ABU DHABI // Raza Taleb was pushing a supermarket trolley weighed down by a mountain of groceries. Peeking through were sacks of rice, several bags of pasta, cans of tomato paste and at least 10 boxes of dessert mixes.
Like thousands of other shoppers, Mrs Taleb, a teacher from Egypt, was stocking up yesterday on food for Ramadan, expected to start in a week's time. "We like to order less and we don't go out much. We cook our meals at home, every day, and so we use a lot more groceries," explained Mrs Taleb, who said she took advantage of promotions at the Lulu Hypermarket at Al Wahda Mall. "That's why you will see so many families out shopping before Ramadan, preparing to fill up their refrigerators and cupboards.
"There are so many dishes I never have time to make during the year but I like to make them in Ramadan. I make a lot of desserts and sweets as well, like basboosa and kunafa. All this requires a lot of shopping." The shoppers laying siege to supermarket food aisles over the weekend would agree with her. Most of those wheeling trolleys out of Lulu had at least one thing in common nestled among their grocery bags - a heavy-looking box emblazoned with a blue "Ramadan Kareem" greeting on a white background.
At Dh180 (US$49), the box of prepacked groceries, dubbed the "Ramadan Kit", was proving very popular. "It's a great deal," said Saif Mohammed, a bank worker, who said he had spent most of his weekend preparing for the holy month. "There are more than 20 items in there, all things we will use in Ramadan for cooking." To be exact, there were 22 non-perishable food items in the box. Mr Mohammed admitted to buying three boxes so far.
"I got one for our home, it's just me and my wife and my seven-year-old son," he said. "The other two I will take to my mother's home, where me and my three brothers all go with our families to have Iftar most of the month." Thousands of other families were filling supermarkets across the capital in readiness for the month. The big chains such as Lulu and the Abu Dhabi Co-operative Society had aisles piled high with Ramadan products, ranging from special deals on cooking oil, ghee and milk.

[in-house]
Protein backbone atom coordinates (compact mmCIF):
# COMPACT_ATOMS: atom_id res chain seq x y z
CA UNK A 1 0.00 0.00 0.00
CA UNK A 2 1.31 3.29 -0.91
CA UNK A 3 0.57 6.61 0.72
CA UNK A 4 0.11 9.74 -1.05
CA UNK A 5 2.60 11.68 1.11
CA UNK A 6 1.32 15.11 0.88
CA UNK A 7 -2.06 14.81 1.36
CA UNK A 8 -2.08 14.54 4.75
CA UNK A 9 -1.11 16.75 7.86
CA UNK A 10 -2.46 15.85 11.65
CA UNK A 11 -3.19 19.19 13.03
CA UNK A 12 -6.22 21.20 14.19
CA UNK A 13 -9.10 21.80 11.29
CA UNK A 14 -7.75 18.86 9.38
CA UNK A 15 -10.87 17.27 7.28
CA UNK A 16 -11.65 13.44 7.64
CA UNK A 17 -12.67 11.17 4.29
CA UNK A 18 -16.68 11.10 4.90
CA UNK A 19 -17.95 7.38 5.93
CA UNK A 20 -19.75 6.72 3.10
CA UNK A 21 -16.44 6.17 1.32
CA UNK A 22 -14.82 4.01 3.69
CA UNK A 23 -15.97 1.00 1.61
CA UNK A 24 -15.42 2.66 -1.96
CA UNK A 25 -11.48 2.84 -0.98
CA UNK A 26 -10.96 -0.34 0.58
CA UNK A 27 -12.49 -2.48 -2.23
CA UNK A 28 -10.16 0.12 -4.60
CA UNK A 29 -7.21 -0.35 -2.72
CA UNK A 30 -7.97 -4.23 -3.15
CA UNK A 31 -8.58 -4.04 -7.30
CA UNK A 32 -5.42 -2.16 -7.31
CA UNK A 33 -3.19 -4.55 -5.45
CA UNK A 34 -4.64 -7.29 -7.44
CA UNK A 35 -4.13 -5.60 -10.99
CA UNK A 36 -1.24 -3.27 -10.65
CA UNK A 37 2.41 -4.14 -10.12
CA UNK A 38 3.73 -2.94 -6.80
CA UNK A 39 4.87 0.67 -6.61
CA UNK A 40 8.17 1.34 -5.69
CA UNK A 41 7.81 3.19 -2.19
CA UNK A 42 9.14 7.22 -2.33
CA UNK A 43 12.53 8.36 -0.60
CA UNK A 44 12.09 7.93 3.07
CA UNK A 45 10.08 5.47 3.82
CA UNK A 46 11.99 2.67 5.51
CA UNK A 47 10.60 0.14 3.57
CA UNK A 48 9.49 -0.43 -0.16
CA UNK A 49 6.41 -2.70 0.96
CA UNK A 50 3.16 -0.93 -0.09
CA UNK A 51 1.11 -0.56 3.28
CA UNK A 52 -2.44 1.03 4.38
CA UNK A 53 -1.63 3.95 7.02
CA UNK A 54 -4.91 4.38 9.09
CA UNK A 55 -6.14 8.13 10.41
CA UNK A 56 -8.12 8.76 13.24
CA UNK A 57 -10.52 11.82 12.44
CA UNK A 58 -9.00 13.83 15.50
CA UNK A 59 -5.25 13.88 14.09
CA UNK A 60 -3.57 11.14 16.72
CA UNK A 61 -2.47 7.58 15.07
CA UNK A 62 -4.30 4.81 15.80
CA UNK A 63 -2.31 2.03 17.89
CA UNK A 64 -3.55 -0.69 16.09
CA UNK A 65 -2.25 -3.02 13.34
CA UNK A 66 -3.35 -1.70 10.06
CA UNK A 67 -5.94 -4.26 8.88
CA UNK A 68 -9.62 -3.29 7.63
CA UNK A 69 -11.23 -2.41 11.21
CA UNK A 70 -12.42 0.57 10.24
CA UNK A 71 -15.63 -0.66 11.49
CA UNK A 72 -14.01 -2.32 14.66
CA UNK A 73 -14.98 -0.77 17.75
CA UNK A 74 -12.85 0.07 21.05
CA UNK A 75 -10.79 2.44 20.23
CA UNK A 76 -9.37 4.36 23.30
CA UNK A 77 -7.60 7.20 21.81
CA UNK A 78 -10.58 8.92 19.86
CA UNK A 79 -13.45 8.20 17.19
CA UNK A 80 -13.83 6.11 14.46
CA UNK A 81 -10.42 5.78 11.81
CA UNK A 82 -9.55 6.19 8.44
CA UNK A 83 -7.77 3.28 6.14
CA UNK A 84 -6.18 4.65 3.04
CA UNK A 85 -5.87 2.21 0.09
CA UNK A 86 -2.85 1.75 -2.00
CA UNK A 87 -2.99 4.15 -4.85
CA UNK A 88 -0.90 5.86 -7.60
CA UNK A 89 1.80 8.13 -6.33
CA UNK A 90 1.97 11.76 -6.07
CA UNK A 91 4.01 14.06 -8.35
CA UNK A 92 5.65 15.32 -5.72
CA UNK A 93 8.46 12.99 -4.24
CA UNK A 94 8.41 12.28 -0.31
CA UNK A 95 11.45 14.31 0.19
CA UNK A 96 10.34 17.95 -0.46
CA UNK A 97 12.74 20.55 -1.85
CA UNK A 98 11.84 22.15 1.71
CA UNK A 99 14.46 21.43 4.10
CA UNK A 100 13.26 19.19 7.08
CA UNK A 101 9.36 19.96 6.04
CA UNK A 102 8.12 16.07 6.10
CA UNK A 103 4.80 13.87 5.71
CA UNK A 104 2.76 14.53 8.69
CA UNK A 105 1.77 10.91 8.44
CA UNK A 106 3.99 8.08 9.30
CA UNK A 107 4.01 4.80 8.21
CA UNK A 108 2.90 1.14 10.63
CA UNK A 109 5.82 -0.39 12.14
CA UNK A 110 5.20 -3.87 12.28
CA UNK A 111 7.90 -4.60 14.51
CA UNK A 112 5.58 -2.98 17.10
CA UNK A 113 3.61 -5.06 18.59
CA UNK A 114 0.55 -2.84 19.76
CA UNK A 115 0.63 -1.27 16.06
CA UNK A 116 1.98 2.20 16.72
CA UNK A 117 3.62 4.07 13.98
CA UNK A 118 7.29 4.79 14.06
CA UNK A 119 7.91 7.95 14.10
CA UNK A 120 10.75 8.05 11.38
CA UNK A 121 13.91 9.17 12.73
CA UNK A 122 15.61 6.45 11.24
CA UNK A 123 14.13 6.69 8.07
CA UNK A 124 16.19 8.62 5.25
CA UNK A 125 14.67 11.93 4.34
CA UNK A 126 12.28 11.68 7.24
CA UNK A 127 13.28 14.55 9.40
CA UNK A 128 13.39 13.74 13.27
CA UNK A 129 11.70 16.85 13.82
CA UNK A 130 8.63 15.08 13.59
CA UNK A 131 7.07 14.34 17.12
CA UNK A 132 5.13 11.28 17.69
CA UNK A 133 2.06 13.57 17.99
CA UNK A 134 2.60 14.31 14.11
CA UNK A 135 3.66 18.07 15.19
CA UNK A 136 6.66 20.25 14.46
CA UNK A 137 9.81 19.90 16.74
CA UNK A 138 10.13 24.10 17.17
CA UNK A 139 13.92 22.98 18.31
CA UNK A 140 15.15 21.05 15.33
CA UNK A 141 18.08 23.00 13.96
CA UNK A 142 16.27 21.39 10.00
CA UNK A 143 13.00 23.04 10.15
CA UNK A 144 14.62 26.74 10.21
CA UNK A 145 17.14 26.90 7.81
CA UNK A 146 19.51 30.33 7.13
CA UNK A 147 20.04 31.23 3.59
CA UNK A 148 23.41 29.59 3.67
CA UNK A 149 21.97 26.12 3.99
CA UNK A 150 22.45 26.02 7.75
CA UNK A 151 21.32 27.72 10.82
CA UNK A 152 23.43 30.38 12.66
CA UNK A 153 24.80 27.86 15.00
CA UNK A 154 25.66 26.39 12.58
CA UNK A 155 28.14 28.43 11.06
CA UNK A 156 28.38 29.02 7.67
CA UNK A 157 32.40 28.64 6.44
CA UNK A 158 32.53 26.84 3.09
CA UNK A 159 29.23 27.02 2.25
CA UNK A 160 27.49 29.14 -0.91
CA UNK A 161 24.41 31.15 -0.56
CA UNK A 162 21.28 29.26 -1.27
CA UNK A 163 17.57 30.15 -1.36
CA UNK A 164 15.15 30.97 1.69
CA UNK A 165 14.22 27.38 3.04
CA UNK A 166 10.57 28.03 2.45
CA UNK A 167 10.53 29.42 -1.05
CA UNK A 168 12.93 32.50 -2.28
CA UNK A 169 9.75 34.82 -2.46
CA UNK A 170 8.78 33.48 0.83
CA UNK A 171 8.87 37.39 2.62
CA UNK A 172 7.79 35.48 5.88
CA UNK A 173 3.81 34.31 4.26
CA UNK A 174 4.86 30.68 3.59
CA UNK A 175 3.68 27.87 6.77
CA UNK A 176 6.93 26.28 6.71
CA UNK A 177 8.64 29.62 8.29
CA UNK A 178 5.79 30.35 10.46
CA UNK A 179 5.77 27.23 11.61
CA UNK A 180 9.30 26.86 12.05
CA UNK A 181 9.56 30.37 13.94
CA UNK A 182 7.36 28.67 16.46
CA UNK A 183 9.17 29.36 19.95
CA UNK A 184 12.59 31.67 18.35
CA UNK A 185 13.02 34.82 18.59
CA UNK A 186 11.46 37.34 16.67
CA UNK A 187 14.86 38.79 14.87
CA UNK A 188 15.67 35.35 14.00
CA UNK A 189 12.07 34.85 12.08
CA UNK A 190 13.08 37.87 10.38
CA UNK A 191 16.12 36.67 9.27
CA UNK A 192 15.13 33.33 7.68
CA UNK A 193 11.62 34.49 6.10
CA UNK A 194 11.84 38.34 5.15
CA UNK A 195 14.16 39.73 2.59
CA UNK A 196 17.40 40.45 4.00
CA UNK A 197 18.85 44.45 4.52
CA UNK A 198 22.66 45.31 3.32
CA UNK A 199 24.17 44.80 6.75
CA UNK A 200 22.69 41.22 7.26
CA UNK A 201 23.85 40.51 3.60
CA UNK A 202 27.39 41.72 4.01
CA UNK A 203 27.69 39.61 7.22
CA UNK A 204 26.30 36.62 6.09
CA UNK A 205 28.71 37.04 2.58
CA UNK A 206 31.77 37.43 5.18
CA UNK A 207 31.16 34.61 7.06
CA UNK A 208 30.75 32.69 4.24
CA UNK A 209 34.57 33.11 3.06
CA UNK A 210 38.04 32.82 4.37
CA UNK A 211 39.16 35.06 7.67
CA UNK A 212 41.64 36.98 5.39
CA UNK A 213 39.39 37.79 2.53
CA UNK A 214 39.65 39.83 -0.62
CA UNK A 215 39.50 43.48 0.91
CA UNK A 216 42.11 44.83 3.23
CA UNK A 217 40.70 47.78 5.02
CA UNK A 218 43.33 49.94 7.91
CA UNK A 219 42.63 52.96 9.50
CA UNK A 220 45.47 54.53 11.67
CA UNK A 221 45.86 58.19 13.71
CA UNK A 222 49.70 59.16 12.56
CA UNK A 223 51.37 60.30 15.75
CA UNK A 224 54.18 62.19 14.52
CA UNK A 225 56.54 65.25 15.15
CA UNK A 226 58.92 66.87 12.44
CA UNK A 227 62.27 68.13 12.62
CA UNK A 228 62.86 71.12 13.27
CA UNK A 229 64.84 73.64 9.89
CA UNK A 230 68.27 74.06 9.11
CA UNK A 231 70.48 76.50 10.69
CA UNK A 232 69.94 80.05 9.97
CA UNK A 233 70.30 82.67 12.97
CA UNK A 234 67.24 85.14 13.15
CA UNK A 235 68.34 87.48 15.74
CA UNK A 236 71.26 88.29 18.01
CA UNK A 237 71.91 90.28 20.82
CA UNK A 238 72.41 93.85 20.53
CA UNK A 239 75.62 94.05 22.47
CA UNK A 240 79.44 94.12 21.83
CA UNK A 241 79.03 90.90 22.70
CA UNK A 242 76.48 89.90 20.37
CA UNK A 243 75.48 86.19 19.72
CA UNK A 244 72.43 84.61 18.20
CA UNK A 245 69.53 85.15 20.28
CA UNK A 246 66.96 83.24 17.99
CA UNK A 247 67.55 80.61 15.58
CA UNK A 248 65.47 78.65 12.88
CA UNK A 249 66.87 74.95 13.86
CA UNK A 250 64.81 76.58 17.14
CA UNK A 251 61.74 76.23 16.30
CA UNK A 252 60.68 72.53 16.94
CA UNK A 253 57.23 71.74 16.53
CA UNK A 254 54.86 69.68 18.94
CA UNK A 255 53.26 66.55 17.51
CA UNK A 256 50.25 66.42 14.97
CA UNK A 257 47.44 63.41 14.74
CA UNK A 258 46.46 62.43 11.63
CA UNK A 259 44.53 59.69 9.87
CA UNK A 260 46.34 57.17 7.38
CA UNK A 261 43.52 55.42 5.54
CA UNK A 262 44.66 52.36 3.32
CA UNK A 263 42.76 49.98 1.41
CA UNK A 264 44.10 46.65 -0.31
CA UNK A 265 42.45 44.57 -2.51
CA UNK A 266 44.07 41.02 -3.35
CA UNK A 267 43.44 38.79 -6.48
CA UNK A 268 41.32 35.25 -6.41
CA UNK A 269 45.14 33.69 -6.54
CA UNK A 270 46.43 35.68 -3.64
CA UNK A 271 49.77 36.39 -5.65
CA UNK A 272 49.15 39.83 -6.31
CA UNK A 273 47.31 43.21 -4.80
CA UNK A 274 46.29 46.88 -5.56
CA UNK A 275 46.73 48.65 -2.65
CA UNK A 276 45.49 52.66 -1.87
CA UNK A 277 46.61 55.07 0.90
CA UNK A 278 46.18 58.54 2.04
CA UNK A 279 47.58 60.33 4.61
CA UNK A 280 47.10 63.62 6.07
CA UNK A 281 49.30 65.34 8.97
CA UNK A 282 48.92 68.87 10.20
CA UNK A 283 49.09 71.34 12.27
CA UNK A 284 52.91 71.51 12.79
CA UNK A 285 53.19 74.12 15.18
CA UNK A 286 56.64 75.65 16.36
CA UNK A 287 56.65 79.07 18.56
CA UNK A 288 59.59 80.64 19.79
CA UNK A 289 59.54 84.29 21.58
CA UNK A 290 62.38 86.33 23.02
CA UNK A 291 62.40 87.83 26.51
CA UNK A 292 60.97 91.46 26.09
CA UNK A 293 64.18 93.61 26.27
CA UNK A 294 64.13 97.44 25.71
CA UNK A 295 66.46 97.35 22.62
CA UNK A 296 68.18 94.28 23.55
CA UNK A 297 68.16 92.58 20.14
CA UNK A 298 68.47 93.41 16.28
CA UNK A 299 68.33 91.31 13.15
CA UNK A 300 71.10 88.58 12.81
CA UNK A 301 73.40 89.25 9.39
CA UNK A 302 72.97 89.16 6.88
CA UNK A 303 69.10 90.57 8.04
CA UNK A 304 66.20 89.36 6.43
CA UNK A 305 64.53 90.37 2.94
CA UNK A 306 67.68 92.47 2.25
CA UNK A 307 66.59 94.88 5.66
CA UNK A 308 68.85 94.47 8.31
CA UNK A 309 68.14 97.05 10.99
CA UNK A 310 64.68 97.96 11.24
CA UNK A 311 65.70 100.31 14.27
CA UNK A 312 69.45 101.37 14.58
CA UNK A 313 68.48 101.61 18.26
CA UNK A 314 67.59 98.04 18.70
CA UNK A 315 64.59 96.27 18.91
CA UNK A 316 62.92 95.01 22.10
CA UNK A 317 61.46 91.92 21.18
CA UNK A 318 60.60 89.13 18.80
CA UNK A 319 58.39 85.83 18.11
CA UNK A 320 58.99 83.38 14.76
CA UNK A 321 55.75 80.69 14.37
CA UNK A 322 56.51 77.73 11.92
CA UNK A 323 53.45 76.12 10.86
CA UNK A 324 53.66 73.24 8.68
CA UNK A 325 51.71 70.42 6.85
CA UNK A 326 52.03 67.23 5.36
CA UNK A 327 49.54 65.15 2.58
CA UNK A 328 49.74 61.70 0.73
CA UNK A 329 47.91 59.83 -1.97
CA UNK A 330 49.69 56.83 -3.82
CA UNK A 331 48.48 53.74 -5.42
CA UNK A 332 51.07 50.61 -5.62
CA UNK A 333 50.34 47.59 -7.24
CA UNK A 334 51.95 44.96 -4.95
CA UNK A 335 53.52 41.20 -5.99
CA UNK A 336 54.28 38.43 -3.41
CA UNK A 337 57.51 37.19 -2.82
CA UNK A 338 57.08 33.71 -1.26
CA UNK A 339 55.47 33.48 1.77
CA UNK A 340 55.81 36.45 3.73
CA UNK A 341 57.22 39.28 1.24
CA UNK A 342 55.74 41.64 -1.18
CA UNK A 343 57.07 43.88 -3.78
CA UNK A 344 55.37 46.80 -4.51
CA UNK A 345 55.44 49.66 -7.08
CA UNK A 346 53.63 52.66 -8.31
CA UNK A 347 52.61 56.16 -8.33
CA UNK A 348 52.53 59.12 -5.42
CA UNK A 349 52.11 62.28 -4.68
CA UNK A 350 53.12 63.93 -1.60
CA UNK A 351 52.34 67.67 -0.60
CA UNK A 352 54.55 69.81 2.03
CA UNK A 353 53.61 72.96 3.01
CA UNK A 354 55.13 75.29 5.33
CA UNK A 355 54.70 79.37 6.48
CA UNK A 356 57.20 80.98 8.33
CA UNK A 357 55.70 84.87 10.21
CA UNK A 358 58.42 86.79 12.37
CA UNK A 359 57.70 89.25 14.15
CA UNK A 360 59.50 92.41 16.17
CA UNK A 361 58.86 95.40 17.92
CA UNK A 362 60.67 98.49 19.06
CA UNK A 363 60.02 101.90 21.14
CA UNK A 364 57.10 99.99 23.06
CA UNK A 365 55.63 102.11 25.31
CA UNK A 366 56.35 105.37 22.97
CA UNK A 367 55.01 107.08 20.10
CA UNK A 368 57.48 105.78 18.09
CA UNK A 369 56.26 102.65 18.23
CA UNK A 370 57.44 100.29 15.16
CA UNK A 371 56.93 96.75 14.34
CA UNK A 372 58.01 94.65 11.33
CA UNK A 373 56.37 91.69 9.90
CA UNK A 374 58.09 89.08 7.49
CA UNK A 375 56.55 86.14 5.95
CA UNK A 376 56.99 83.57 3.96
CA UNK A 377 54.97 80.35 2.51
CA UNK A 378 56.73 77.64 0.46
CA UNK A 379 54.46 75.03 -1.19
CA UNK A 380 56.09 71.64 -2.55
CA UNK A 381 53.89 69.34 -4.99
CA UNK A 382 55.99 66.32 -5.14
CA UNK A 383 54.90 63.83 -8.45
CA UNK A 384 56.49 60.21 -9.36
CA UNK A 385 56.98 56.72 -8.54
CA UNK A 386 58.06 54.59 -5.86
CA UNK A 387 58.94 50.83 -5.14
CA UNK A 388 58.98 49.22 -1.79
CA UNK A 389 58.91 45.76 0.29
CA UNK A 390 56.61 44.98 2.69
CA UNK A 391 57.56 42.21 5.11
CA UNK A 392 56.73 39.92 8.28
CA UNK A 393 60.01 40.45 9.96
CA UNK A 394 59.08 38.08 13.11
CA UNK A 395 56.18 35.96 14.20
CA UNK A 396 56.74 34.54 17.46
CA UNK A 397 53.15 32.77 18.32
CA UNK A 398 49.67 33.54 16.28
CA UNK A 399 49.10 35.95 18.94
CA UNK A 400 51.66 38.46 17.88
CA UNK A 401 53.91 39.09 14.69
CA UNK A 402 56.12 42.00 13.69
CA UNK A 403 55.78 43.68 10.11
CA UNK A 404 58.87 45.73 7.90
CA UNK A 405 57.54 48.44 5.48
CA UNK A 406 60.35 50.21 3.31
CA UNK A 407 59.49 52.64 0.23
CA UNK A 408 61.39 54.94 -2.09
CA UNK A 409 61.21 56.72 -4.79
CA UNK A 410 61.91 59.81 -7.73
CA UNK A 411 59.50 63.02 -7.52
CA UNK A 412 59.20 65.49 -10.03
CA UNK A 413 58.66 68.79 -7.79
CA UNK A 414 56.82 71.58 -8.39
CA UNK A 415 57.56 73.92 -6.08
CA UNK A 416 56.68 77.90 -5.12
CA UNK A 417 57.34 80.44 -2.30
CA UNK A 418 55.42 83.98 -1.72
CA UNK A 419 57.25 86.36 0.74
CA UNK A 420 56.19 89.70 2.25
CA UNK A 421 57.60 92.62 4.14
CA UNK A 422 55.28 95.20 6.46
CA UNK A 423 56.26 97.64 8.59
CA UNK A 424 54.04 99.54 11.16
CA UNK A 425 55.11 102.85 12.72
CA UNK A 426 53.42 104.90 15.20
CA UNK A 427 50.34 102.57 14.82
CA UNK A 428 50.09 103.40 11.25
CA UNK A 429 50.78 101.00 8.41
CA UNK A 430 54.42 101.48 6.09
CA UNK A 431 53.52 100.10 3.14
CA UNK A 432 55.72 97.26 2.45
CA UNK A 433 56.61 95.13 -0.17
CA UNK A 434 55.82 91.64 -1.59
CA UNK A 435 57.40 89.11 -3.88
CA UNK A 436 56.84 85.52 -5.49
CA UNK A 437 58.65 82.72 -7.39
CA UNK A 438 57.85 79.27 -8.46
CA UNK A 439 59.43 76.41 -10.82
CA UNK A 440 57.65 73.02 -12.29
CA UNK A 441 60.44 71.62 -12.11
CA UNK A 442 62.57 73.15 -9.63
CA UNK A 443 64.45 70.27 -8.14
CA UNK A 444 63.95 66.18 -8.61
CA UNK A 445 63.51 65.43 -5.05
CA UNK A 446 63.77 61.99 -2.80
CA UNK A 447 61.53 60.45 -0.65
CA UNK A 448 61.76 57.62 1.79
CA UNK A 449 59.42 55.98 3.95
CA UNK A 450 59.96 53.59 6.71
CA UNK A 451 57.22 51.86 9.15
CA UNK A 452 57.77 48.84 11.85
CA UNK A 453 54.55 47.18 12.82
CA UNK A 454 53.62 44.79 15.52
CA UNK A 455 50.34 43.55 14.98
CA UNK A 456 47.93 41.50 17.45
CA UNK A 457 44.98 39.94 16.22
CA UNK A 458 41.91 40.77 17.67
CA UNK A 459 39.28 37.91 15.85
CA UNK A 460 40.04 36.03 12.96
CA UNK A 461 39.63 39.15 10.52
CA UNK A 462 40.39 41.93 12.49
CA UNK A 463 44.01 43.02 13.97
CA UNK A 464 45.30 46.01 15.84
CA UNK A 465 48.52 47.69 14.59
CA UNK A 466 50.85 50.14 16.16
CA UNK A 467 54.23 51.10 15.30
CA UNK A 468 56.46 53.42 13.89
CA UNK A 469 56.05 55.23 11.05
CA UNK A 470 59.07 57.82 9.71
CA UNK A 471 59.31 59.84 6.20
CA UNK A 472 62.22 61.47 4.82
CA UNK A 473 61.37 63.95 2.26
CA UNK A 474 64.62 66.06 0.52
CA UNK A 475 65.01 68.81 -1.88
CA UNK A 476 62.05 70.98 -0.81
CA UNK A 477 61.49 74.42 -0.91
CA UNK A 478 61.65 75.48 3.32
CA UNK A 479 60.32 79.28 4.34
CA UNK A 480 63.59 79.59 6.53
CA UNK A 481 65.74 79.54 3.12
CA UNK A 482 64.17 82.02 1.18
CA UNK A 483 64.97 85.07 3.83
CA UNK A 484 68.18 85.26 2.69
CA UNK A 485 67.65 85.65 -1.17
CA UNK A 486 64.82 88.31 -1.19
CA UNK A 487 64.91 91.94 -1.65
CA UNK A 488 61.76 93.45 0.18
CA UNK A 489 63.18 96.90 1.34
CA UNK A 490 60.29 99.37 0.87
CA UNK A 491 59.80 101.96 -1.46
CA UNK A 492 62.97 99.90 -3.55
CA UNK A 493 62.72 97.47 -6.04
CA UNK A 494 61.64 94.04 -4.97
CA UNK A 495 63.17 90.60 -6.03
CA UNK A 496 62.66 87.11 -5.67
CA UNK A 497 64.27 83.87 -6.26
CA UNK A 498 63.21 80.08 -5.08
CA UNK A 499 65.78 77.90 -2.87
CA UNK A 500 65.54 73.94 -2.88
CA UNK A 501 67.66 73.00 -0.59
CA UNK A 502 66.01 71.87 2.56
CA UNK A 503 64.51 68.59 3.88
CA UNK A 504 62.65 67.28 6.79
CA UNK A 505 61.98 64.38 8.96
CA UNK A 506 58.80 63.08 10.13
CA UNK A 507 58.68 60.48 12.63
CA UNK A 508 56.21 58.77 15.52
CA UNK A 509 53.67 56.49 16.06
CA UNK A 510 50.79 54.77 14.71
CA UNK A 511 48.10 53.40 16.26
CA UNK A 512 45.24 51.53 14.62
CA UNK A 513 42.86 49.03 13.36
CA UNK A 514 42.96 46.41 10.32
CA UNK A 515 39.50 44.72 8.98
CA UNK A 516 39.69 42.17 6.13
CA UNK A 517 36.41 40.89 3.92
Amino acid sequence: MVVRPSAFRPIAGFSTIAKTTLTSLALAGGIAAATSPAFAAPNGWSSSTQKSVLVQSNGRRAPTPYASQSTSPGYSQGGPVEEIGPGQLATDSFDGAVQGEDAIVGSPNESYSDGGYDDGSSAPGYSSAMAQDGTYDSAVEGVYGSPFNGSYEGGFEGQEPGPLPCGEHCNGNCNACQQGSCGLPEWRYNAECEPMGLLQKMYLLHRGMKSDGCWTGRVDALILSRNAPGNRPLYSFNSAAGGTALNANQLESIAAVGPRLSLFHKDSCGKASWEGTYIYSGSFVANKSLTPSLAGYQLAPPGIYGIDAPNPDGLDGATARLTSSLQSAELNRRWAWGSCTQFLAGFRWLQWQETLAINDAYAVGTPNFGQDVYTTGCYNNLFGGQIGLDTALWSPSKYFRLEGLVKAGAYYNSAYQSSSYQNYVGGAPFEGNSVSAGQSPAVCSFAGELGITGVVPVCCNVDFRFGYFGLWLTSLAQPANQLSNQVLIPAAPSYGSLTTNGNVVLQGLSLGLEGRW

Many also have reduced prices on soups, lentils, canned products and pasta. The bargains come after the Ministry of Labour ordered supermarkets not to raise prices during Ramadan despite the increased demand. V Nandakumar, spokesman for Lulu, said the special offers were all on items that proved to be most popular during Ramadan. "There is an increase in the purchase of items like dried fruits, nuts, soups, instant drinks like Tang and also instant desserts, like jello and crème caramel, and dumpling mix," he said.
"We make special deals on these items because shoppers flock to them. There are specific meals and desserts that are always more popular during Ramadan." Lina Barakat, a mother of three from Syria who was browsing through the canned products, said her family ate a lot of foul medammas - fava beans - during Ramadan. "Depending on where each family is from will play a part in what dishes are favourites to have on the table during Ramadan," she said. "We like to have foul [salad] as a starter and we make it several times a week."
Nuts and dried fruits, such as dates, apricots and figs, were also a popular purchase, said Yehia Azmi, branch manager of the Co-op in Abu Dhabi Mall. "We have a lot of offers on different brands of dates and nuts. People buy more dates in Ramadan than any other time during the year," he said. The Bateel shop in Abu Dhabi Mall, which sells 17 varieties of plain and stuffed dates, is almost as popular as supermarkets during Ramadan.
"Our sales in the period just before Ramadan and during the holy month go up by approximately 30 to 40 per cent. "Our prices are fixed; around Dh60 to Dh90 per kilo for the plain dates and Dh105 to Dh120 for the dates stuffed with nuts of lemon peel or orange peel, but people are still ready to buy," said Ayman Soliman, Bateel's area manager. The shopping frenzy also gripped Dubai, where supermarkets were crammed with families.
The Carrefour in Mall of the Emirates slashed prices many products and offered special gift boxes filled with food as part of its Ramadan promotion. "We've started stocking up already," said Marwa al Hakim, a mother of two from Egypt, who was filling her trolley with sugar, rice flour, meat and nuts. "There are promotions everywhere, so we're taking advantage of that." Others, including Najla Abou Daud, are willing to brave stores that are expected to be full in the days leading up to Ramadan.
"I will be buying my Ramadan food probably some time next week," said Mrs Saud, who was doing her weekly shopping with her children. "Then I can get fresh products too." email@example.com * With additional reporting by Nour Samaha